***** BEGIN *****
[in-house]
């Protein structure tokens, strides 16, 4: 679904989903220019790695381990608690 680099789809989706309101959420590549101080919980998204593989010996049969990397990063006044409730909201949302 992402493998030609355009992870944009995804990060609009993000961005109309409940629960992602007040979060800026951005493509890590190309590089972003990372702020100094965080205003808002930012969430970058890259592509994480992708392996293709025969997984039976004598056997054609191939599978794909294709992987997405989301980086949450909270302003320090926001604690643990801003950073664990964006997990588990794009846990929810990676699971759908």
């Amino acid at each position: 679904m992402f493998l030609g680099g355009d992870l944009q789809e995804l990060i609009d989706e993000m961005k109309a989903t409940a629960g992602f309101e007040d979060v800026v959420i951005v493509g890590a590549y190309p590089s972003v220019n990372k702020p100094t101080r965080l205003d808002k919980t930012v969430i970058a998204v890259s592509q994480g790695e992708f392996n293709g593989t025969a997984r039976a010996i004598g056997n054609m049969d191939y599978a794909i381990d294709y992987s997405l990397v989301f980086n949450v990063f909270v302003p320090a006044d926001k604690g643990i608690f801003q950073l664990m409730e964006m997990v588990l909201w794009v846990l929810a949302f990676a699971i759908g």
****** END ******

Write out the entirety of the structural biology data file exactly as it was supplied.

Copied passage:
[in-house]
């Protein structure tokens, strides 16, 4: 679904989903220019790695381990608690 680099789809989706309101959420590549101080919980998204593989010996049969990397990063006044409730909201949302 992402493998030609355009992870944009995804990060609009993000961005109309409940629960992602007040979060800026951005493509890590190309590089972003990372702020100094965080205003808002930012969430970058890259592509994480992708392996293709025969997984039976004598056997054609191939599978794909294709992987997405989301980086949450909270302003320090926001604690643990801003950073664990964006997990588990794009846990929810990676699971759908």
């Amino acid at each position: 679904m992402f493998l030609g680099g355009d992870l944009q789809e995804l990060i609009d989706e993000m961005k109309a989903t409940a629960g992602f309101e007040d979060v800026v959420i951005v493509g890590a590549y190309p590089s972003v220019n990372k702020p100094t101080r965080l205003d808002k919980t930012v969430i970058a998204v890259s592509q994480g790695e992708f392996n293709g593989t025969a997984r039976a010996i004598g056997n054609m049969d191939y599978a794909i381990d294709y992987s997405l990397v989301f980086n949450v990063f909270v302003p320090a006044d926001k604690g643990i608690f801003q950073l664990m409730e964006m997990v588990l909201w794009v846990l929810a949302f990676a699971i759908g």